Nasa scientists find evidence of flowing water on Mars
Researchers say discovery of stains from summertime flows down cliffs and crater walls increases chance of finding life on red planet
For years, scientists have known that Mars has ice locked away within its rusty exterior. More elusive, though, is figuring out how much of that water is actually sloshing around in liquid form. Now, NASA scientists have found compelling evidence that liquid water—life-giving, gloriously wet H 20—exists on Mars.
We’re not talking gushing rivers or oceans here. These scientists have been investigating “recurring slope lineae,” patches of precipitated salt that appear to dribble down Mars’ steep slopes like tears rolling gently down a cheek. Planetary scientists hypothesized that the streaky formations were products of the flow of water, but they didn’t have concrete, mineralogical evidence for that idea until now, says Lujendra Ojha, a scientist at Georgia Tech who first spotted the lineae back in 2010. In a new Nature Geoscience paper, published online today, Ojha and his colleagues present “smoking gun validation” that it was liquid water flowing on Mars’ surface that formed these tear stains.
Ojha and his team have watched these lineae form every Martian summer, growing wider week after week until they slowly fade come winter—exactly the times and places where conditions are right for liquid water to exist on Mars. Plus, the surface is crusted with salt, which could help stabilize liquid water so it doesn’t boil or freeze.
Ojha notes that they haven’t actually observed water flowing on Mars. The team took their data from the CRISM instrument on the Mars Reconnaisance Orbiter, which, frustratingly, only observes the surface every day at 3 pm. That’s when Mars is at its hottest and driest, so any liquid water oozing on the surface would have long since evaporated by the time MRO laid eyes on it.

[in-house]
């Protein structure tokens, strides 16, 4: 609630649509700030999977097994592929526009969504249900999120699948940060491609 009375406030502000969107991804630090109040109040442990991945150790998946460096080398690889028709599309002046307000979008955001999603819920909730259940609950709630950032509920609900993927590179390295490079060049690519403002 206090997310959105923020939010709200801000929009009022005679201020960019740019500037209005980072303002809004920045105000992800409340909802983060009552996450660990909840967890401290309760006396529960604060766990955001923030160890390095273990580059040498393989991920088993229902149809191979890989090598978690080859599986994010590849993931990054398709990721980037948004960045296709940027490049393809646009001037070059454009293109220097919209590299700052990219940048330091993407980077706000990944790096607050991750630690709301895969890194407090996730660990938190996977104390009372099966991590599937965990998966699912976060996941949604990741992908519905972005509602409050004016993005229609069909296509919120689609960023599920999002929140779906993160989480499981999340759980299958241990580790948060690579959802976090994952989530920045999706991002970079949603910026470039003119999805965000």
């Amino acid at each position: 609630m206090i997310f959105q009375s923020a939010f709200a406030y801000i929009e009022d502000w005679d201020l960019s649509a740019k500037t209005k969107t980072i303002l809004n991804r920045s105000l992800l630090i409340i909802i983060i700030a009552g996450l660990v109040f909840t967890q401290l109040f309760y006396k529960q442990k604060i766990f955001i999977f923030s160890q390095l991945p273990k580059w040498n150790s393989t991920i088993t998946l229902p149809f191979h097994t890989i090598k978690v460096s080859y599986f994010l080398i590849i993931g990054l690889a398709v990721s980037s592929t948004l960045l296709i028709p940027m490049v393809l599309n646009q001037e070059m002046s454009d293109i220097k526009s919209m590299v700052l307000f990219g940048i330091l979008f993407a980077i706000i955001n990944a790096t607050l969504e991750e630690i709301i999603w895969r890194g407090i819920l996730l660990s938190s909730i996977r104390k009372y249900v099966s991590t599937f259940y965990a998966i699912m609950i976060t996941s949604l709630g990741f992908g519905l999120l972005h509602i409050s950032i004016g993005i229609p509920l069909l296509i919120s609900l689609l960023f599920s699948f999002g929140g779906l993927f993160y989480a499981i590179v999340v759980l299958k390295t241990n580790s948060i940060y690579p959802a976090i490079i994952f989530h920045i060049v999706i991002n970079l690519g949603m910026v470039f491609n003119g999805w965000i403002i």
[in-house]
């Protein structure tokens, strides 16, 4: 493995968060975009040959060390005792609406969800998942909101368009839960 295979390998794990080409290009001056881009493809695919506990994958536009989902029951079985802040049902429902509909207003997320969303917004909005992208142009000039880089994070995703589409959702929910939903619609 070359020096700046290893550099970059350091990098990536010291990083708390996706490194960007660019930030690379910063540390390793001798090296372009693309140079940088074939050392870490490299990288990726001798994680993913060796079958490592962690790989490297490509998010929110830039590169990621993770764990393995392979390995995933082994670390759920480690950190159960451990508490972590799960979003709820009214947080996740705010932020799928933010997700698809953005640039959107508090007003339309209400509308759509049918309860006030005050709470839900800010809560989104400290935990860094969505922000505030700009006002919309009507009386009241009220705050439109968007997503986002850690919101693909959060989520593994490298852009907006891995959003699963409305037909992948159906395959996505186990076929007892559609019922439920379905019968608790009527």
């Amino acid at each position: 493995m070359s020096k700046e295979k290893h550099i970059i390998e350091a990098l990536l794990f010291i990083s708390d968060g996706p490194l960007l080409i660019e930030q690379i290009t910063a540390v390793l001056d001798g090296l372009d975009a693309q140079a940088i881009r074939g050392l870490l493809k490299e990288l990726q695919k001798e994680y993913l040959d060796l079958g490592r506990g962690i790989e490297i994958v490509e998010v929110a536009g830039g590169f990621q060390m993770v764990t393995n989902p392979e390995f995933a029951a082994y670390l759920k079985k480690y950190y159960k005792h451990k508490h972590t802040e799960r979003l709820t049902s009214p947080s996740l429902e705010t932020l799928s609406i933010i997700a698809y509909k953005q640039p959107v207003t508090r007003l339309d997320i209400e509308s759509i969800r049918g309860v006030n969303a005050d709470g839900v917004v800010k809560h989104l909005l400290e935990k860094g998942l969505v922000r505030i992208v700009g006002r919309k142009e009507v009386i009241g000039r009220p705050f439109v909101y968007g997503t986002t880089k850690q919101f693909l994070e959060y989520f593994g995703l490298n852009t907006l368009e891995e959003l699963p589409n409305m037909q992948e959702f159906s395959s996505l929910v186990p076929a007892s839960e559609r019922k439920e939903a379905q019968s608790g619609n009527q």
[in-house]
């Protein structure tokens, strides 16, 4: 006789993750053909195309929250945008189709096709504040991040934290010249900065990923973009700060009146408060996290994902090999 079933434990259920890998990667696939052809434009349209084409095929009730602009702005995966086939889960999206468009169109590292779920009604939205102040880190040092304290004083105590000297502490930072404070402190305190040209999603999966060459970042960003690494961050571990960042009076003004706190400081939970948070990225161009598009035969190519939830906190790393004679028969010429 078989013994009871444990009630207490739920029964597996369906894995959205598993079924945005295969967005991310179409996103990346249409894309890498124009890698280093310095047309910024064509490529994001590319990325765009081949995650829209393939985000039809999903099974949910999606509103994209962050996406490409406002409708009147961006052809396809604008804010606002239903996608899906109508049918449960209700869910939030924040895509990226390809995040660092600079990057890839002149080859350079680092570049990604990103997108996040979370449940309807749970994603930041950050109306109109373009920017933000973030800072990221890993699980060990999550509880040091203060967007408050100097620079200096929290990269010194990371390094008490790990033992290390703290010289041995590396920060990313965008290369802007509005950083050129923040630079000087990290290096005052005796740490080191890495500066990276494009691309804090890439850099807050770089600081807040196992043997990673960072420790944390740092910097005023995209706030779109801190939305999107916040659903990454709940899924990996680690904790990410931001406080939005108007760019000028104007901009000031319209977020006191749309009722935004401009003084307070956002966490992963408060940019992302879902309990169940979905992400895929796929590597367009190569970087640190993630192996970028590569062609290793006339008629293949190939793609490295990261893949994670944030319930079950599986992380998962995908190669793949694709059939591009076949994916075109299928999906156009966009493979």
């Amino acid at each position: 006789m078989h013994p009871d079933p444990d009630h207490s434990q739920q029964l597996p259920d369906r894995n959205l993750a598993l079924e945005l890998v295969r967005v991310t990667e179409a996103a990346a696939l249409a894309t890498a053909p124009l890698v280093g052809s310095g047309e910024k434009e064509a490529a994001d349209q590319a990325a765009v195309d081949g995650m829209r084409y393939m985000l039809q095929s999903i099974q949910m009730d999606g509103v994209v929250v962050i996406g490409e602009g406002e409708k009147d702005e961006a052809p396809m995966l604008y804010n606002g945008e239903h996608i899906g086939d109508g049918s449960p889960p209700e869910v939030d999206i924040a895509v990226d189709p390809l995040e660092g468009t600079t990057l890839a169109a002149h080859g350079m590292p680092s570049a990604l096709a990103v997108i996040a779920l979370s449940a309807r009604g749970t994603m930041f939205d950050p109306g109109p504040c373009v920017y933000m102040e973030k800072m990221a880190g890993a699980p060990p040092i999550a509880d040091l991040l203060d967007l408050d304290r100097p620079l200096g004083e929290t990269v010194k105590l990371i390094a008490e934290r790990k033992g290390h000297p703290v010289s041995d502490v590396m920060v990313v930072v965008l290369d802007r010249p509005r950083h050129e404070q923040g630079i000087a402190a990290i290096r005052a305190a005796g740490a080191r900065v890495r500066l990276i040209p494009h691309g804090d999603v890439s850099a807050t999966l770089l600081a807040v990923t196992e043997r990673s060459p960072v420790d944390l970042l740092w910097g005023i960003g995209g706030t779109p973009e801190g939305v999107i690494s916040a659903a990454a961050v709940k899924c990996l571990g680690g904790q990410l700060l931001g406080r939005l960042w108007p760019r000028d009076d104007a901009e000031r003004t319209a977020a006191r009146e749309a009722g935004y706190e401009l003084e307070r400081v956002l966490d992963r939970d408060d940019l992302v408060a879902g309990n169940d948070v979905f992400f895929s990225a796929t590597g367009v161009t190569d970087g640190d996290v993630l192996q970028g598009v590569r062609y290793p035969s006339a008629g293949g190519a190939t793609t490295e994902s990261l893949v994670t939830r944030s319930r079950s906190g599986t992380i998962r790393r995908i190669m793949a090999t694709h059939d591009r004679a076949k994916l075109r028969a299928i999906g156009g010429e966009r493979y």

Still, the water left a distinctive chemical trace. “Whatever is flowing on Mars is hydrating the salt,” Ojha says, “and we’re seeing that hydration in the spectral signature.” After extracting spectral information from pixels of the CRISM instrument’s data, Ojha and his team determined that the salts—magnesium perchlorate, magnesium chlorate, and sodium perchlorate—had water molecules interspersed in their crystal structures. That’s pretty strong evidence that they were deposited by flowing water.
The team doesn’t know where the water is coming from, or how much of it there is yet. “That’s the big mystery right now,” Ojha says. They have ideas, though: Maybe the ice inside Mars is melting and percolating out, or maybe a subterranean network of aquifers is feeding water to the surface. Right now, NASA’s favorite explanation is deliquescence, in which the salts grab moisture from Mars’ atmosphere to create liquid water.
Either way, this is exciting evidence that Mars could potentially support life—including human life, if Earthlings ever figure out how to colonize the place. NASA is already thinking up potential uses for the water in a future settlement: Scientists could use the hydrogen and oxygen in H2O to make rocket fuel, or water plants in greenhouses, or keep colonists hydrated (important). “The resources are there,” says John Grunsfeld, a science mission administrator at NASA.
Plus, now that they know Mars has liquid water, scientists can narrow down the best places to look for life and direct their next rover, scheduled for 2020, to collect samples at those places. Which, in the long term, will get scientists closer to finally figuring out if life exists on other planets.
This story has been updated to include information from a NASA press conference.